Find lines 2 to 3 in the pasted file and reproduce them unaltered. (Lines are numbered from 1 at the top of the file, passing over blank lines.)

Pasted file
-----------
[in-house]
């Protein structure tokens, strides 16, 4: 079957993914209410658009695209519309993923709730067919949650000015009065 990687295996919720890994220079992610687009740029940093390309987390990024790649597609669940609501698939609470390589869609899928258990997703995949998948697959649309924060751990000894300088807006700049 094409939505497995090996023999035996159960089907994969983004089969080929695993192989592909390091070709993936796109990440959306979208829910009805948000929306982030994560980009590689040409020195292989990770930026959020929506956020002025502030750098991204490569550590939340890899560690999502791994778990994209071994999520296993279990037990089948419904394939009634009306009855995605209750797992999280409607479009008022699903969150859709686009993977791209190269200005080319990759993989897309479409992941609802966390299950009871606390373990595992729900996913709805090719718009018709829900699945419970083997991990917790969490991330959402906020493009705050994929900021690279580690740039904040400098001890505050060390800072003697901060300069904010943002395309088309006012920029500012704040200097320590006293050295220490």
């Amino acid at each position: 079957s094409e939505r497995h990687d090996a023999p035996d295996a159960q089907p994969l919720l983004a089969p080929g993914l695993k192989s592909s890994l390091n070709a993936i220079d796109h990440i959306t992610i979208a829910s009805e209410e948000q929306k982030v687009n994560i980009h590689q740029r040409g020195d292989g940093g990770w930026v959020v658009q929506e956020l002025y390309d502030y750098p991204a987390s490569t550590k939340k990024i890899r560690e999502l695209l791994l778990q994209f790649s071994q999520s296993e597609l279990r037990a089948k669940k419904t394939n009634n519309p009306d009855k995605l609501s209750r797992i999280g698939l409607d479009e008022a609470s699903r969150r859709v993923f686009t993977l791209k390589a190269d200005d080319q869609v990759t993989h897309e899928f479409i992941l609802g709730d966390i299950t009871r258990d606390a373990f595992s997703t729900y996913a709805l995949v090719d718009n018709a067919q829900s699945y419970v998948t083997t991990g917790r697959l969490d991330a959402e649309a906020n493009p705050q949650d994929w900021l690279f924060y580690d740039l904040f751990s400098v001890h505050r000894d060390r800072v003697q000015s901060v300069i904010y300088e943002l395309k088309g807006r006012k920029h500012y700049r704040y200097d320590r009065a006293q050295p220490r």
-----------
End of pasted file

């Protein structure tokens, strides 16, 4: 079957993914209410658009695209519309993923709730067919949650000015009065 990687295996919720890994220079992610687009740029940093390309987390990024790649597609669940609501698939609470390589869609899928258990997703995949998948697959649309924060751990000894300088807006700049 094409939505497995090996023999035996159960089907994969983004089969080929695993192989592909390091070709993936796109990440959306979208829910009805948000929306982030994560980009590689040409020195292989990770930026959020929506956020002025502030750098991204490569550590939340890899560690999502791994778990994209071994999520296993279990037990089948419904394939009634009306009855995605209750797992999280409607479009008022699903969150859709686009993977791209190269200005080319990759993989897309479409992941609802966390299950009871606390373990595992729900996913709805090719718009018709829900699945419970083997991990917790969490991330959402906020493009705050994929900021690279580690740039904040400098001890505050060390800072003697901060300069904010943002395309088309006012920029500012704040200097320590006293050295220490």
């Amino acid at each position: 079957s094409e939505r497995h990687d090996a023999p035996d295996a159960q089907p994969l919720l983004a089969p080929g993914l695993k192989s592909s890994l390091n070709a993936i220079d796109h990440i959306t992610i979208a829910s009805e209410e948000q929306k982030v687009n994560i980009h590689q740029r040409g020195d292989g940093g990770w930026v959020v658009q929506e956020l002025y390309d502030y750098p991204a987390s490569t550590k939340k990024i890899r560690e999502l695209l791994l778990q994209f790649s071994q999520s296993e597609l279990r037990a089948k669940k419904t394939n009634n519309p009306d009855k995605l609501s209750r797992i999280g698939l409607d479009e008022a609470s699903r969150r859709v993923f686009t993977l791209k390589a190269d200005d080319q869609v990759t993989h897309e899928f479409i992941l609802g709730d966390i299950t009871r258990d606390a373990f595992s997703t729900y996913a709805l995949v090719d718009n018709a067919q829900s699945y419970v998948t083997t991990g917790r697959l969490d991330a959402e649309a906020n493009p705050q949650d994929w900021l690279f924060y580690d740039l904040f751990s400098v001890h505050r000894d060390r800072v003697q000015s901060v300069i904010y300088e943002l395309k088309g807006r006012k920029h500012y700049r704040y200097d320590r009065a006293q050295p220490r």